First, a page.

Excuses are funny little things really. You make a plea of bargain to yourself to allow yourself to do (or not do) something. Even if ultimately that excuse is stopping you from achieving a bigger goal and you know it’s counter productive. It’s a completely backwards way of thinking; in the world of psychology it’s called self-handicapping.
So here’s a little excuse I made for myself…
“I can’t do fasted cardio in the mornings, I don’t have time and I need to get to work as a priority. If I get up any earlier I’ll be too tired.”
…I was going to the gym pretty much every night of the week to get all my training and cardio in, and I wasn’t getting much time to myself (tiny violins please). Something needed to change, but as far as I was concerned there was no way around it.
In my mind there were many reasons why this wouldn’t work. I already get up at 5:45am, walk Captain (my dog), feed him, clean his run, cook my food for the day, have my breakfast, get ready for work and leave the house for 7:30am. If I got up any earlier I was sure my world would implode, I’d be arriving at work resembling an Orc and I’d be tired all day. (I’m sure there are some sleep deprived parents rolling their eyes at this!)
But the thing is deep down I knew I did have time, I just needed to be more organised and motivated.
Sometimes you’ve just got to give yourself a kick in the proverbial.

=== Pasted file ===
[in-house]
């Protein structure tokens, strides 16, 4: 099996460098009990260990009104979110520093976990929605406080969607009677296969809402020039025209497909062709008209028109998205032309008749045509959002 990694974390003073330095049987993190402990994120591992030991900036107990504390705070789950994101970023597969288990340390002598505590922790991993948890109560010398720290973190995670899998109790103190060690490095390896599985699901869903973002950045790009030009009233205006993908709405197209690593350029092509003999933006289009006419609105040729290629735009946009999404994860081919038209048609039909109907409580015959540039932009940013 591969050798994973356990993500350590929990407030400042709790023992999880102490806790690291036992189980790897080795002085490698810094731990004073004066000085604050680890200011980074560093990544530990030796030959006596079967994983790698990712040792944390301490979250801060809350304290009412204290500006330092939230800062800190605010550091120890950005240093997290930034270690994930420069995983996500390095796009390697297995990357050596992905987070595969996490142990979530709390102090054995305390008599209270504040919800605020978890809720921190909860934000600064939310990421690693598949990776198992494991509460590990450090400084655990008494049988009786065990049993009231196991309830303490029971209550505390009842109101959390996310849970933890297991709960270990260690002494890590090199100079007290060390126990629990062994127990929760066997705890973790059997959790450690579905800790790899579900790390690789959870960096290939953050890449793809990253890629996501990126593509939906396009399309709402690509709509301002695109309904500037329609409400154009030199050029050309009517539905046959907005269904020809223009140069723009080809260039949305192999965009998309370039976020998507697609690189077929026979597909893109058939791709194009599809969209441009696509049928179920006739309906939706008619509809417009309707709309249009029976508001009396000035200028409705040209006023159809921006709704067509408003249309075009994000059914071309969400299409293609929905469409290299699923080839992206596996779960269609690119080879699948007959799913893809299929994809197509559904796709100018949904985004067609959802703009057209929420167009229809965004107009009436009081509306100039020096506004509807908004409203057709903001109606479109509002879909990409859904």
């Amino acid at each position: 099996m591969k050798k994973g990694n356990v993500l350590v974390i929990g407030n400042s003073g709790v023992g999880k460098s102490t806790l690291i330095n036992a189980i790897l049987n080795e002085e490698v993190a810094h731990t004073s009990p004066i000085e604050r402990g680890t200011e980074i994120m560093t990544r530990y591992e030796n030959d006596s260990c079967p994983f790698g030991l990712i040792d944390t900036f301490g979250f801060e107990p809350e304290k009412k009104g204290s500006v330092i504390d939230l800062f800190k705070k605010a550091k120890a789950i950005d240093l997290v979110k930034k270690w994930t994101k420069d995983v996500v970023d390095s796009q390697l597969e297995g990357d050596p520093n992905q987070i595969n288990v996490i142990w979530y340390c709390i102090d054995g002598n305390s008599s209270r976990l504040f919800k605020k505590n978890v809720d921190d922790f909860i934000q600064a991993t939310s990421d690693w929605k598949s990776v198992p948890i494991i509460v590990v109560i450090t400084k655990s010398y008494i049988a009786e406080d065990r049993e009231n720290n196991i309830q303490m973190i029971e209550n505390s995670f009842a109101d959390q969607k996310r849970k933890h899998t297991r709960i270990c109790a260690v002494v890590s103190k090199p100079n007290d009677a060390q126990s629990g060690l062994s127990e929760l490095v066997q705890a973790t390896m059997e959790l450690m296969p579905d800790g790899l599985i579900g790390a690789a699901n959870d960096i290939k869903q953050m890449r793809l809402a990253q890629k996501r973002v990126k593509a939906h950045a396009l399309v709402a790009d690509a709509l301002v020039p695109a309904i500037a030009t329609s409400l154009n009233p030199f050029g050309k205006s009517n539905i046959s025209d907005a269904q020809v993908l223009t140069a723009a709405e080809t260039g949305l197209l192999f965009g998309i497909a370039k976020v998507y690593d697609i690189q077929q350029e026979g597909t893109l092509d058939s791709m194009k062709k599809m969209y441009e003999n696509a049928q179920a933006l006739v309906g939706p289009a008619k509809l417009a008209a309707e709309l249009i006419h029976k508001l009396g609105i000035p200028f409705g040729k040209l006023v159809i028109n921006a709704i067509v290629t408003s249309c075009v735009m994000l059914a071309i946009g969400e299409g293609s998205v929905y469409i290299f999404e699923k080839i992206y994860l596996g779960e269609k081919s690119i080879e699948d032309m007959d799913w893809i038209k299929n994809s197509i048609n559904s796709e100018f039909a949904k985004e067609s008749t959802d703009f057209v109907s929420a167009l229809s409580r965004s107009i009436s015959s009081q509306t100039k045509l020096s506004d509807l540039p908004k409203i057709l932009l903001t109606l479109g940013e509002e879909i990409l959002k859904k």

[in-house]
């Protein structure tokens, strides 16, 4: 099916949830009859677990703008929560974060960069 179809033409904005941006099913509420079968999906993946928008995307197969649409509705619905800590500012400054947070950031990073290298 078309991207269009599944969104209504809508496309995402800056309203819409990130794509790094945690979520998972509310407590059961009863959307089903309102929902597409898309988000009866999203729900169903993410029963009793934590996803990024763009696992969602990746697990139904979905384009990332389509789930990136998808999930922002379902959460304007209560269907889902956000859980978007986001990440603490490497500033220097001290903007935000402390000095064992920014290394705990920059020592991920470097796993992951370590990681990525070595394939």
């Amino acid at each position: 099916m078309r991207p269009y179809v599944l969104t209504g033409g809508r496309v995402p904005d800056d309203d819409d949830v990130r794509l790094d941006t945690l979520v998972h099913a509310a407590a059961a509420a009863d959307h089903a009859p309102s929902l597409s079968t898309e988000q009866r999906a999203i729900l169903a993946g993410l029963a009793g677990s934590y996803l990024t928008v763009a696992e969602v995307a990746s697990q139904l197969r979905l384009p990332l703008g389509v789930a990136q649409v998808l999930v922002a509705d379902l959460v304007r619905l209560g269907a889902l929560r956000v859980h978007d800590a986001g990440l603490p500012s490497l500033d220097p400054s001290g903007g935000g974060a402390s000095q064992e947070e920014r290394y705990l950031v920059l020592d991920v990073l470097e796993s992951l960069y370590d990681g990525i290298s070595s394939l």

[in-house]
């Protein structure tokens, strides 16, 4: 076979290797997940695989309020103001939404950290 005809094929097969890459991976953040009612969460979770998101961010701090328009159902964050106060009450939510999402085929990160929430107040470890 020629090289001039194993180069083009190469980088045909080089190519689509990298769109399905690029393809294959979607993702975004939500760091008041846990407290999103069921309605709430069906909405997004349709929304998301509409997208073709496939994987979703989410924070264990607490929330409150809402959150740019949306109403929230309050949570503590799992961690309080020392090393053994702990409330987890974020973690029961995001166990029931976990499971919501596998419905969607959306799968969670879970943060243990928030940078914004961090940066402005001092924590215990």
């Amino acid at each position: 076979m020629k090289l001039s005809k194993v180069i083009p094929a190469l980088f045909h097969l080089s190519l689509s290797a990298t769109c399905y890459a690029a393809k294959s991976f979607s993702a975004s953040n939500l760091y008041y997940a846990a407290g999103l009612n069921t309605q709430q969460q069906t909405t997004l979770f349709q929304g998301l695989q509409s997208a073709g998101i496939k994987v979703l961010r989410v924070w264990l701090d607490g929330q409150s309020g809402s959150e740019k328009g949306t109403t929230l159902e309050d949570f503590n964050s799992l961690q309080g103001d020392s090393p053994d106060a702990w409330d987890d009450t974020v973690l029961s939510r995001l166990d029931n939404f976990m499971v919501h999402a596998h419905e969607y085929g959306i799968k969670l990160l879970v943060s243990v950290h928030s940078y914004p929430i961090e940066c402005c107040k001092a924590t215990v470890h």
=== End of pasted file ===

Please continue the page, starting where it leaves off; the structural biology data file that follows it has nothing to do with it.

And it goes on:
Challenge excuses with solutions
If you have excuses yourself, analyse what the deep rooted motivation is behind them and then challenge those thoughts. Is the ‘reason’ you’ve given yourself really true? Is there a way round it…?
I figured that if I prepped my meals and had my change of clothes packed and ready the night before I would only need to get up 15 minutes earlier. I’d still have time for a 30 minute dog walk and to do cardio before heading to work.
So then my two excuses became a bit void and the real reasons reared their heads:
I’ll be too tired e.g. I love my sleep and I’m a lazy oik
I don’t have time e.g. I can’t be bothered to do all that extra stuff before bed
Now for the motivation… start small
I said to myself: “I will trial this morning cardio business for one week; 3 morning sessions. If you do turn up to work resembling a creature of the earth and it negatively impacts on your performance then you can re-evaluate, but first, you must try.”
I wasn’t scaring myself with crazy over-commitment, but it’s enough of a trial that I’d feel like I gave it a good go. Because in my mind this was just a trial it didn’t seem quite so distressing to wrench myself out of bed for a few days, after all, it wouldn’t be forever.
Since Sunday is a relatively free night for me to do all my food preparation I agreed with myself a Monday morning would be my first go. I peeled myself out of bed at 5:30am and zombied myself to the gym by 6:45am. And hey presto I got my cardio done with all limbs and organs intact!
The thing that came to me as a shock most of all; I felt awesome.
Mountain, molehill; excuses abolished.
Fasted cardio is now well and truly part of my routine.
Now time to challenge your excuses, write a list and then ask yourself each of these:
Is my excuse really valid?
What is the real reason I do/don’t want to do this?
What is a realistic solution?
Set yourself a mini-trial to see if you can do it… you might just surprise yourself.
http://amy-kate.co.uk/wp-content/uploads/2017/06/aklogo.png500500Amy Katehttp://amy-kate.co.uk/wp-content/uploads/2017/06/aklogo-300x300.pngAmy Kate2015-10-21 19:58:082017-07-06 13:51:59How to let go of excuses and get to the gym